Usability of a perioperative medication-related clinical decision support software application: a randomized controlled trial

J Am Med Inform Assoc. 2022 Jul 12;29(8):1416-1424. doi: 10.1093/jamia/ocac035.


Objective: We developed a comprehensive, medication-related clinical decision support (CDS) software prototype for use in the operating room. The purpose of this study was to compare the usability of the CDS software to the current standard electronic health record (EHR) medication administration and documentation workflow.

Materials and methods: The primary outcome was the time taken to complete all simulation tasks. Secondary outcomes were the total number of mouse clicks and the total distance traveled on the screen in pixels. Forty participants were randomized and assigned to complete 7 simulation tasks in 1 of 2 groups: (1) the CDS group (n = 20), who completed tasks using the CDS and (2) the Control group (n = 20), who completed tasks using the standard medication workflow with retrospective manual documentation in our anesthesia information management system. Blinding was not possible. We video- and audio-recorded the participants to capture quantitative data (time on task, mouse clicks, and pixels traveled on the screen) and qualitative data (think-aloud verbalization).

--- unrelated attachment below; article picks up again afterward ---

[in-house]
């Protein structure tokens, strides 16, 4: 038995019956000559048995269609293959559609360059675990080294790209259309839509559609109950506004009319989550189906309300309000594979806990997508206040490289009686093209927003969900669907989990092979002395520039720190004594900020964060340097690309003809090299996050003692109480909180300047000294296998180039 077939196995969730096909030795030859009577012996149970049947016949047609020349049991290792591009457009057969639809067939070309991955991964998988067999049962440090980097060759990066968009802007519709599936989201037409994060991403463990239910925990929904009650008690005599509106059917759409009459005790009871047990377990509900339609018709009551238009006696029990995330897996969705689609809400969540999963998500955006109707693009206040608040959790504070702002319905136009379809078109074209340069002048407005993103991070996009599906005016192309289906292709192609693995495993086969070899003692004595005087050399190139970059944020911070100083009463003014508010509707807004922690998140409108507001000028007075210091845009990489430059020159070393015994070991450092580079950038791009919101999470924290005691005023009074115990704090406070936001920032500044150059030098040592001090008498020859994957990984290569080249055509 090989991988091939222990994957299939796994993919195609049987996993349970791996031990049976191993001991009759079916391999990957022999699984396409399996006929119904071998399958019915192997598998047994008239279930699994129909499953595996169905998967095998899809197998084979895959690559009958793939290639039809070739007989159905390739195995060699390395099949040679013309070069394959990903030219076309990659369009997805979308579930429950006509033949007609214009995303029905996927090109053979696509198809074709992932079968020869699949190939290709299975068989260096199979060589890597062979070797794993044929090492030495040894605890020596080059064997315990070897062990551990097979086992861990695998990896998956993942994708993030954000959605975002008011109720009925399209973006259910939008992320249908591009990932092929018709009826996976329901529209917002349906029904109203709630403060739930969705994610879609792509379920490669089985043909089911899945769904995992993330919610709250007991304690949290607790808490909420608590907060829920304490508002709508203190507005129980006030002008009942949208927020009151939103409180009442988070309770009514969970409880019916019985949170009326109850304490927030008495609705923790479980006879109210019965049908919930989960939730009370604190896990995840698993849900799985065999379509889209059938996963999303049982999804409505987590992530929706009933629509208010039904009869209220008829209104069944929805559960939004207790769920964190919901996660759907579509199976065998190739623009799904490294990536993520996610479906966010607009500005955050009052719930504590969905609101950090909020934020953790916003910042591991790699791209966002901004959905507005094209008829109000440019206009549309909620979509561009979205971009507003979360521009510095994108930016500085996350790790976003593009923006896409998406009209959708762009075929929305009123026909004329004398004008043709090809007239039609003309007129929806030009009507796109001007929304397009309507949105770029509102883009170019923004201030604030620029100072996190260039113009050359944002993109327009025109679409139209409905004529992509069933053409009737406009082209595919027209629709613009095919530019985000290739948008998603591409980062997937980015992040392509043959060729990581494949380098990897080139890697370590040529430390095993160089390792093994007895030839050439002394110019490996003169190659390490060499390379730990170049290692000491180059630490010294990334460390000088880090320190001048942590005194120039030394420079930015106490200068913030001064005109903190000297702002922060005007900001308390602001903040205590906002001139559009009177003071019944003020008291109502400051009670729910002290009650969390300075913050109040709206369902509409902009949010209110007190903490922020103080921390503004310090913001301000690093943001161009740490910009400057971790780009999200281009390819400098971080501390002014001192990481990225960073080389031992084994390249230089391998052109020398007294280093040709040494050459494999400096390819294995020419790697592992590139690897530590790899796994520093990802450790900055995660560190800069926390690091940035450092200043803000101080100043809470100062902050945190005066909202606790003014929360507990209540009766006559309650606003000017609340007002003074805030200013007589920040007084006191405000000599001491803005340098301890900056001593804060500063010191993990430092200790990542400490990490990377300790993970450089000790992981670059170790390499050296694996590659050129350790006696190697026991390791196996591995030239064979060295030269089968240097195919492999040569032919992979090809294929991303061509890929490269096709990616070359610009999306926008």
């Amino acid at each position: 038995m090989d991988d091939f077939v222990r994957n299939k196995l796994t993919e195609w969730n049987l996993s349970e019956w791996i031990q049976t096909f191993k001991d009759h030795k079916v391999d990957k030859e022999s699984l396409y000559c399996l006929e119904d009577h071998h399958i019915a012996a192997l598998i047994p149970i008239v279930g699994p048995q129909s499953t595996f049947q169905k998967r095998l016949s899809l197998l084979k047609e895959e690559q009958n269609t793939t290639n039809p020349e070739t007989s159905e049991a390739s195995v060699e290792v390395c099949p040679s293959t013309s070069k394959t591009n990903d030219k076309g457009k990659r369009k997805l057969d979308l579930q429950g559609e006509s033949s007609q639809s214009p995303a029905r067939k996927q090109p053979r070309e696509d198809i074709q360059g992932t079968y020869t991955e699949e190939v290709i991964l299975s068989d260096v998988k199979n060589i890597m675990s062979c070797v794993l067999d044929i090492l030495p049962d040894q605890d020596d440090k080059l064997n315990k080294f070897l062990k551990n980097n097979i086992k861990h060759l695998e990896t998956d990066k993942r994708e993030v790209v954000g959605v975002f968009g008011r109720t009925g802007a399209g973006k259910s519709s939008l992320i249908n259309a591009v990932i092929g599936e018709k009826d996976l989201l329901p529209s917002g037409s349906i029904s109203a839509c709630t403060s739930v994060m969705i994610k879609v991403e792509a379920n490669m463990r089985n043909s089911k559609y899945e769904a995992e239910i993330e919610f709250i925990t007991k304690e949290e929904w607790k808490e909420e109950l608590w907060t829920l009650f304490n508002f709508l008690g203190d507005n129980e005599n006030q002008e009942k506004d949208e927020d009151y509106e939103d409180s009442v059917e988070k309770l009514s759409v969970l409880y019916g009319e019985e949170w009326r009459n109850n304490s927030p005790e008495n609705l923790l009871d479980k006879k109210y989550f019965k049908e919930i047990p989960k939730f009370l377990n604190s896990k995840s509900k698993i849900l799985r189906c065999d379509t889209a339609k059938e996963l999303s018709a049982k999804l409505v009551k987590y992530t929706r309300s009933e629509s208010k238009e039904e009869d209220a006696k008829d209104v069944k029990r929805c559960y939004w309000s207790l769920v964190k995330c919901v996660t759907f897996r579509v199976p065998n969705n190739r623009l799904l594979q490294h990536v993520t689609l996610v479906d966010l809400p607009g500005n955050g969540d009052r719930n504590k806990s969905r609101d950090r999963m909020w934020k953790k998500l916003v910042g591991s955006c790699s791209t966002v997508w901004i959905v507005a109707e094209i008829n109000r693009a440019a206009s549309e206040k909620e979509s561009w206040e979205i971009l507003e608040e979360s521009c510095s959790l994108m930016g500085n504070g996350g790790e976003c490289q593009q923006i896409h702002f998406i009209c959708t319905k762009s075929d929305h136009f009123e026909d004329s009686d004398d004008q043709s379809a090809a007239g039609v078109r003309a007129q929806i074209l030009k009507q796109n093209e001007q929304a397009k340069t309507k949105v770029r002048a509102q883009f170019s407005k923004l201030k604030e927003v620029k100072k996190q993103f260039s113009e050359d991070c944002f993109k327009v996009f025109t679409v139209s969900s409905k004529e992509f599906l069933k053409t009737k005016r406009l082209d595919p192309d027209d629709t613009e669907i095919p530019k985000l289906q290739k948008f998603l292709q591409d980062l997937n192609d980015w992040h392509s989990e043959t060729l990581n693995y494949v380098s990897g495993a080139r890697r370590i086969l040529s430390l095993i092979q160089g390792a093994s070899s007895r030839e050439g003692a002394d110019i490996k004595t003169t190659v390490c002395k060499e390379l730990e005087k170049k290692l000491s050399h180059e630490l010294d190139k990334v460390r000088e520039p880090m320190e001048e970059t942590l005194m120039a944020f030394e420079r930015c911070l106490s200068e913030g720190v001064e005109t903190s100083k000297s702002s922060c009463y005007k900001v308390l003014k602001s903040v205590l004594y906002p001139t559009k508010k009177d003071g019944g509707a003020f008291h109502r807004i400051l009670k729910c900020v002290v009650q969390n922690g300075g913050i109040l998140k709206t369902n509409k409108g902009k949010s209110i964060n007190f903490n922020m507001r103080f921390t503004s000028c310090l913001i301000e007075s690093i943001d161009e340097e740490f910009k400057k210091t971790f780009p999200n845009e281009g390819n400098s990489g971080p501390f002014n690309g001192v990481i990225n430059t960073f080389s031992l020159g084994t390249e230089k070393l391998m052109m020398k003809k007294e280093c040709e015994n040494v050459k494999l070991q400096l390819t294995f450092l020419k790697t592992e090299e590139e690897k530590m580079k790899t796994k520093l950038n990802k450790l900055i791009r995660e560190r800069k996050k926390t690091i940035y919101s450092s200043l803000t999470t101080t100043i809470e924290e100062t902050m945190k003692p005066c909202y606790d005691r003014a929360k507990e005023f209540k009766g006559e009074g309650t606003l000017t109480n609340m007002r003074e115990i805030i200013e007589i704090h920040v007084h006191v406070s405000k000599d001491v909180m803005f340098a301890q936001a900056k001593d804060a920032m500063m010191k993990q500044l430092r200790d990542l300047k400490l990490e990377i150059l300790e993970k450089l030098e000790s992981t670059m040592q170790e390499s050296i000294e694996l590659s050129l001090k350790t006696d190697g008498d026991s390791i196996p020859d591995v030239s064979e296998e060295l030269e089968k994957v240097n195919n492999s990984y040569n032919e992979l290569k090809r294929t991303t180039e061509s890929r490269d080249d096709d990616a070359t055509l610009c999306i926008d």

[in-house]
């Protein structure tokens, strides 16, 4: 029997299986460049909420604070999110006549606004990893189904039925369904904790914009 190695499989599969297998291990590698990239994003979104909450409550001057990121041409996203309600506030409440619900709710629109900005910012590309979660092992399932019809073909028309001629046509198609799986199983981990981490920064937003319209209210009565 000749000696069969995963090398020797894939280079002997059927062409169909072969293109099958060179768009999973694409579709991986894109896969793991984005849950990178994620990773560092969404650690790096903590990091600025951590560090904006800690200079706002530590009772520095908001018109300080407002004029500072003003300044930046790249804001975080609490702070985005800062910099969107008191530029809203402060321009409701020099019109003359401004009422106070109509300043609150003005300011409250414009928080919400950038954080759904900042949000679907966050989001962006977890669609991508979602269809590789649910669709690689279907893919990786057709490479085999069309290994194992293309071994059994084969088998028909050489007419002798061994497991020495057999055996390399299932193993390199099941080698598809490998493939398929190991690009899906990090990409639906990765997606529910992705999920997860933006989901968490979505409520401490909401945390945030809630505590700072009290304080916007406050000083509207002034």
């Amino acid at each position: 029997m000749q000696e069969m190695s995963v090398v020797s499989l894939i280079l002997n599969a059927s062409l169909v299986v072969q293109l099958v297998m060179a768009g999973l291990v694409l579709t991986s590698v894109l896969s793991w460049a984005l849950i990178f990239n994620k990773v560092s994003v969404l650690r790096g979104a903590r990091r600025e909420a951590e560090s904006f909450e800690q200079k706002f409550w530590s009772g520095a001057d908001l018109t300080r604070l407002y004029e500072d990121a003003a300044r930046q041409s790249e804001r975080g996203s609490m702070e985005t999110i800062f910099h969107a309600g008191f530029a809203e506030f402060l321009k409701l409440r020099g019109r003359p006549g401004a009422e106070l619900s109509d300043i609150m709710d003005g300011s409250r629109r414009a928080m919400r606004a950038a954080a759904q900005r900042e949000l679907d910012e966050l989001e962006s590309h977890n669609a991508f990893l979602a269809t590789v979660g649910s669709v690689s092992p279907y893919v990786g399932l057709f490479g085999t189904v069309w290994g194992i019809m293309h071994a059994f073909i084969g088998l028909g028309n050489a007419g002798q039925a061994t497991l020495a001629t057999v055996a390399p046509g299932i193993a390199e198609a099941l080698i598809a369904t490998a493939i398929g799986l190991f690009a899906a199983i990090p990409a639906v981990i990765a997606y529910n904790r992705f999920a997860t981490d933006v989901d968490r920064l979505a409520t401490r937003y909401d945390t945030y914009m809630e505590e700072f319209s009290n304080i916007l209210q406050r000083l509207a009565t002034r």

Results: The CDS group mean total task time (402.2 ± 85.9 s) was less than the Control group (509.8 ± 103.6 s), with a mean difference of 107.6 s (95% confidence interval [CI], 60.5-179.5 s, P < .001). The CDS group used fewer mouse clicks (26.4 ± 4.5 clicks) than the Control group (56.0 ± 15.0 clicks) with a mean difference of 29.6 clicks (95% CI, 23.2-37.6, P < .001). The CDS group had fewer pixels traveled on the computer monitor (59.5 ± 20.0 thousand pixels) than the Control group (109.3 ± 40.8 thousand pixels) with a mean difference of 49.8 thousand pixels (95% CI, 33.0-73.7, P < .001).

Conclusions: The perioperative medication-related CDS software prototype substantially outperformed standard EHR workflow by decreasing task time and improving efficiency and quality of care in a simulation setting.

Keywords: anesthesia; clinical decision support systems; drug safety; randomized controlled trial; usability testing.

Publication types

  • Randomized Controlled Trial
  • Research Support, Non-U.S. Gov't
  • Research Support, U.S. Gov't, P.H.S.

MeSH terms

  • Decision Support Systems, Clinical*
  • Documentation
  • Electronic Health Records
  • Humans
  • Retrospective Studies
  • Software